EB-5 as a concept works for vineyards, he said, in part because wine growing areas in Washington could classify as economically distressed. To have a better shot at meeting the job-creation requirement, a vineyard would most likely need a winery.
Shoup said if he were to do an EB-5 project, he would be scrupulous about making sure his foreign investors got reasonable returns and new jobs were really created. He referred to “sleight of hand” issues in some EB-5 projects that have generated controversy, including criticism of the Kushner family, who are linked by marriage to President Donald Trump.
In May of last year, the New York Times complained in an editorial that the Kushners were highlighting their White House connections to entice Chinese investors to family developments.
The newspaper went on to call the EB-5 program a “scandal magnet” because of fraud and illicit sources of foreign money.
In a response to the editorial, a spokeswoman for a trade group known as the EB-5 Investment Coalition agreed that reforms were needed to prevent fraud and protect national security, but the program as a whole was a valuable generator of new jobs and investments in neglected communities.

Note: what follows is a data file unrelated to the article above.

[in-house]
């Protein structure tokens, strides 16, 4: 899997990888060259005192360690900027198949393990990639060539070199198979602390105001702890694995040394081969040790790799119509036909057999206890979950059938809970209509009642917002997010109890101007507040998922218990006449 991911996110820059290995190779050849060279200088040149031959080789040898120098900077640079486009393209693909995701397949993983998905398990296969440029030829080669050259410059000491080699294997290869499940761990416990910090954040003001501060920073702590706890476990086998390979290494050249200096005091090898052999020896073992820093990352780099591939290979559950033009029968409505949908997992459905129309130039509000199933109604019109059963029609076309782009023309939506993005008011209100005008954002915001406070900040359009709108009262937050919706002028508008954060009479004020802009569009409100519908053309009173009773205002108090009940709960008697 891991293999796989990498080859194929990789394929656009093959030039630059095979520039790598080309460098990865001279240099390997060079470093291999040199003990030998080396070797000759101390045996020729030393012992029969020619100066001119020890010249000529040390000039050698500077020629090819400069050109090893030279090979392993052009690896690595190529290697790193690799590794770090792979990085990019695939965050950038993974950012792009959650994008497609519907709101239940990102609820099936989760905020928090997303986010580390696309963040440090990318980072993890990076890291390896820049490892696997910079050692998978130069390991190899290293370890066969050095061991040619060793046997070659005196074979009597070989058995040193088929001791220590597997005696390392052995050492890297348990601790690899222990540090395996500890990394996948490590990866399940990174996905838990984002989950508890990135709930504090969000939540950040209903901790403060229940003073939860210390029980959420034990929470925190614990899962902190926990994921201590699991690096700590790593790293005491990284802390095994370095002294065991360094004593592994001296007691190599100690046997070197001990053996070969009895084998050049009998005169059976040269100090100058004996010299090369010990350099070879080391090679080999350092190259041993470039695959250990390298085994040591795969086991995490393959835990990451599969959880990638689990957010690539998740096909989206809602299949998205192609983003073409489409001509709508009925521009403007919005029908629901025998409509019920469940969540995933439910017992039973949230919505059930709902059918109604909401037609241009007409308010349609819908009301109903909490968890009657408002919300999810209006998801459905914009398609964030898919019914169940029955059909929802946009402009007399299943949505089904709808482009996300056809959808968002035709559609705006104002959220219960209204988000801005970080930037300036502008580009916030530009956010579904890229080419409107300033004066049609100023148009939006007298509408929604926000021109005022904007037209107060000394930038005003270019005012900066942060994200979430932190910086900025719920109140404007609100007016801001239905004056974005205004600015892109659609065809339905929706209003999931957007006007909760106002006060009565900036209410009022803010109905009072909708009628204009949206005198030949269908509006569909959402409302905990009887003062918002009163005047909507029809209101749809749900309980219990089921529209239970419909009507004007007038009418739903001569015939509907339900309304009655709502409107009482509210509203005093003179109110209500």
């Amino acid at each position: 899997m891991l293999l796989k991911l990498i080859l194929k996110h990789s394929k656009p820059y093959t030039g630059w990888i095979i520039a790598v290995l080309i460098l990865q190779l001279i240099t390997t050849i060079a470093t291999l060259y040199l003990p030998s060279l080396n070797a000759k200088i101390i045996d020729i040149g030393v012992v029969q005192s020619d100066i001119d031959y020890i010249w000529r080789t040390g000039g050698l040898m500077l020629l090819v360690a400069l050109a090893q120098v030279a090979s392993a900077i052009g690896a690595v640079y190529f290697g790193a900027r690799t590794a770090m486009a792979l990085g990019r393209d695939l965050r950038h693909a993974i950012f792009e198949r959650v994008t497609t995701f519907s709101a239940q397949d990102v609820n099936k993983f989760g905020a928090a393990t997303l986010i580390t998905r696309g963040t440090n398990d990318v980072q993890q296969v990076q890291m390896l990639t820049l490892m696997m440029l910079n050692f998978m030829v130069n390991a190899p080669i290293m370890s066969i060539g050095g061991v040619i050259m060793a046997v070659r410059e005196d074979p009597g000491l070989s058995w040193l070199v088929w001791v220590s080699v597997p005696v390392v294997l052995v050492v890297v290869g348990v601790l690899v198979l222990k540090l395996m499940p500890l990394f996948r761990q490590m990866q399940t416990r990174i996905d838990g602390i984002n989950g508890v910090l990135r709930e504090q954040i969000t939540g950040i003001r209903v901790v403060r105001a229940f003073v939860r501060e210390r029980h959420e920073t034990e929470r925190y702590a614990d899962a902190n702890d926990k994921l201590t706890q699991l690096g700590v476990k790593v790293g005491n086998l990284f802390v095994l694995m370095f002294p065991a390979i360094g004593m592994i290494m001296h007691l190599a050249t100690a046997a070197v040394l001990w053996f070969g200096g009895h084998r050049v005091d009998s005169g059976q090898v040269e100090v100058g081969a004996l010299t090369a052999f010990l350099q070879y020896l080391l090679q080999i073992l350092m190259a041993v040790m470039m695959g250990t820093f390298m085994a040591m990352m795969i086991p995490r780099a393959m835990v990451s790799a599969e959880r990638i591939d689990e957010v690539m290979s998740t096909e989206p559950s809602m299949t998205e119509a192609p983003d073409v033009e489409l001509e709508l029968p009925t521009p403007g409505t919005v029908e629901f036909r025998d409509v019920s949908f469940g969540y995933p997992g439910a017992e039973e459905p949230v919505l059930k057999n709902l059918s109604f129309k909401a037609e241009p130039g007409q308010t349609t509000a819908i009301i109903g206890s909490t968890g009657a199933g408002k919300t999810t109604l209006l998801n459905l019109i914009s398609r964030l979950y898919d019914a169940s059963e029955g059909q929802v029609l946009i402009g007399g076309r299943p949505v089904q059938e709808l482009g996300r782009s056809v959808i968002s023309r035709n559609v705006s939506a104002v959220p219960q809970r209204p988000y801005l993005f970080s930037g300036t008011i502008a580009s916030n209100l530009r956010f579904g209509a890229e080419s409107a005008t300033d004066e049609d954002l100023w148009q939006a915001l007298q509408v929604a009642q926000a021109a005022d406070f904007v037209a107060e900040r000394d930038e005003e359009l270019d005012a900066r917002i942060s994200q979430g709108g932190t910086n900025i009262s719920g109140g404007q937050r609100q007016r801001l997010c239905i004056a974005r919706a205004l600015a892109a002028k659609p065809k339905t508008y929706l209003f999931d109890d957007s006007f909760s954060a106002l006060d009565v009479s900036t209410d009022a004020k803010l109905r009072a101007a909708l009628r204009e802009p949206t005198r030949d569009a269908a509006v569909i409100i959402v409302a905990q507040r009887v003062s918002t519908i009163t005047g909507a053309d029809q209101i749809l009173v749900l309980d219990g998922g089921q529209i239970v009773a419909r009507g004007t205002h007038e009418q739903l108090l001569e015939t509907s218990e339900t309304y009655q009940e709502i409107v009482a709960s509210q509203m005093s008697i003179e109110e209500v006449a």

Eritage in Walla Walla has seen none of those problems.
Wylie’s stalled hopes for a vineyard gained life when a group called American Lending Center (ALC) bought his land for $2.3 million, modified the business plan to better fit EB-5 requirements, and brought in needed capital.
Based in Long Beach, California, ALC has done about 65 projects with EB-5 money for a total investment of about $250 million, mostly in new hotels. Its president, Bruce Thompson, is a former California state assembly member and a former regional administrator of the U.S. Small Business Administration.
Thompson estimated ALC’s total investment in Eritage to date at $20 million. EB-5 investors provided about $13.5 million, he said. Eritage is the only agricultural project ALC has done in Washington, and he’d like to do more. “We’d love to talk to farmers about doing projects in Washington,” he said.
Wylie is happy with his relationship with ALC and the Chinese investors
“I know there’s been a lot of bad publicity both in Seattle and New York, but this group has been very honest, and it’s been a true honor to work with them.”
Wylie hasn’t met all his investors, just some who visited Walla Walla to see what he’s planted, mainly out of curiosity. As passive investors, the Chinese made no decisions on what is planted or other operational issues.
Wyle said the quality of the grapes he’s raising is excellent. He’s planted a large number of varieties, including Malbec, Merlot, Chardonnay, Cabernet Franc, Cabernet Sauvignon, Syrah and others. His Chinese investors are pleased with what they’ve seen, said Wylie, though their top priority isn’t a beautiful resort and winery — or even profit on the loan.
What they really want is that visa. •
—by O. Casey Corr